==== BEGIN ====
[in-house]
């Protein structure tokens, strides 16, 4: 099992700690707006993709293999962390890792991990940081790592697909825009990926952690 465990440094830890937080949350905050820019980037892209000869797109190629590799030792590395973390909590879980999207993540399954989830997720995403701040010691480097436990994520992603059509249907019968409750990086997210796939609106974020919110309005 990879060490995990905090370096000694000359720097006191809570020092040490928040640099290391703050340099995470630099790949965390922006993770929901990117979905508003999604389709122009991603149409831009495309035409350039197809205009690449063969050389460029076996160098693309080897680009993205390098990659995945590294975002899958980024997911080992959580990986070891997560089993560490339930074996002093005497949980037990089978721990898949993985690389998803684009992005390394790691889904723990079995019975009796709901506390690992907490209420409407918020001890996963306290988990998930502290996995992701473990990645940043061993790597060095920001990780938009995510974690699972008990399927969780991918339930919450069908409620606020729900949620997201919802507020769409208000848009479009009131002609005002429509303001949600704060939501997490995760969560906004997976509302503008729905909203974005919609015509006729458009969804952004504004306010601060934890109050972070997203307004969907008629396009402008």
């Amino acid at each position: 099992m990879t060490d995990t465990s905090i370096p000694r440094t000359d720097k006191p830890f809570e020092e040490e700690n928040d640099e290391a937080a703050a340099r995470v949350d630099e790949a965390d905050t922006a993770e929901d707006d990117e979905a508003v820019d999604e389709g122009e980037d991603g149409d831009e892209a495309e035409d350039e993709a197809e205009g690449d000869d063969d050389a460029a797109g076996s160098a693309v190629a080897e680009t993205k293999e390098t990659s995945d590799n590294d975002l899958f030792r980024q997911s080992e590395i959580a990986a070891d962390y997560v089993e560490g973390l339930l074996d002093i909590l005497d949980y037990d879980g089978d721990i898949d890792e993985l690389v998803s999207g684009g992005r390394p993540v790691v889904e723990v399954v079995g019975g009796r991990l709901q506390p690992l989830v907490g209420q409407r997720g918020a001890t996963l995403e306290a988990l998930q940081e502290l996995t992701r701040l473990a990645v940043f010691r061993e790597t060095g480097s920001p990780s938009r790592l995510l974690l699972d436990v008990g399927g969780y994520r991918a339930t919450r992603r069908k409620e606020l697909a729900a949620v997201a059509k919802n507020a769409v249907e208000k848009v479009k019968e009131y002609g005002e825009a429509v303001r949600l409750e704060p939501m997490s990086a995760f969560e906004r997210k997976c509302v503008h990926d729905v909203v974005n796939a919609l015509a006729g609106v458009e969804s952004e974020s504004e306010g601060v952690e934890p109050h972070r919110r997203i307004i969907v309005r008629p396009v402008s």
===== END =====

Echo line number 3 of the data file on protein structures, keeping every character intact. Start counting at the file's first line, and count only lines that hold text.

């Amino acid at each position: 099992m990879t060490d995990t465990s905090i370096p000694r440094t000359d720097k006191p830890f809570e020092e040490e700690n928040d640099e290391a937080a703050a340099r995470v949350d630099e790949a965390d905050t922006a993770e929901d707006d990117e979905a508003v820019d999604e389709g122009e980037d991603g149409d831009e892209a495309e035409d350039e993709a197809e205009g690449d000869d063969d050389a460029a797109g076996s160098a693309v190629a080897e680009t993205k293999e390098t990659s995945d590799n590294d975002l899958f030792r980024q997911s080992e590395i959580a990986a070891d962390y997560v089993e560490g973390l339930l074996d002093i909590l005497d949980y037990d879980g089978d721990i898949d890792e993985l690389v998803s999207g684009g992005r390394p993540v790691v889904e723990v399954v079995g019975g009796r991990l709901q506390p690992l989830v907490g209420q409407r997720g918020a001890t996963l995403e306290a988990l998930q940081e502290l996995t992701r701040l473990a990645v940043f010691r061993e790597t060095g480097s920001p990780s938009r790592l995510l974690l699972d436990v008990g399927g969780y994520r991918a339930t919450r992603r069908k409620e606020l697909a729900a949620v997201a059509k919802n507020a769409v249907e208000k848009v479009k019968e009131y002609g005002e825009a429509v303001r949600l409750e704060p939501m997490s990086a995760f969560e906004r997210k997976c509302v503008h990926d729905v909203v974005n796939a919609l015509a006729g609106v458009e969804s952004e974020s504004e306010g601060v952690e934890p109050h972070r919110r997203i307004i969907v309005r008629p396009v402008s």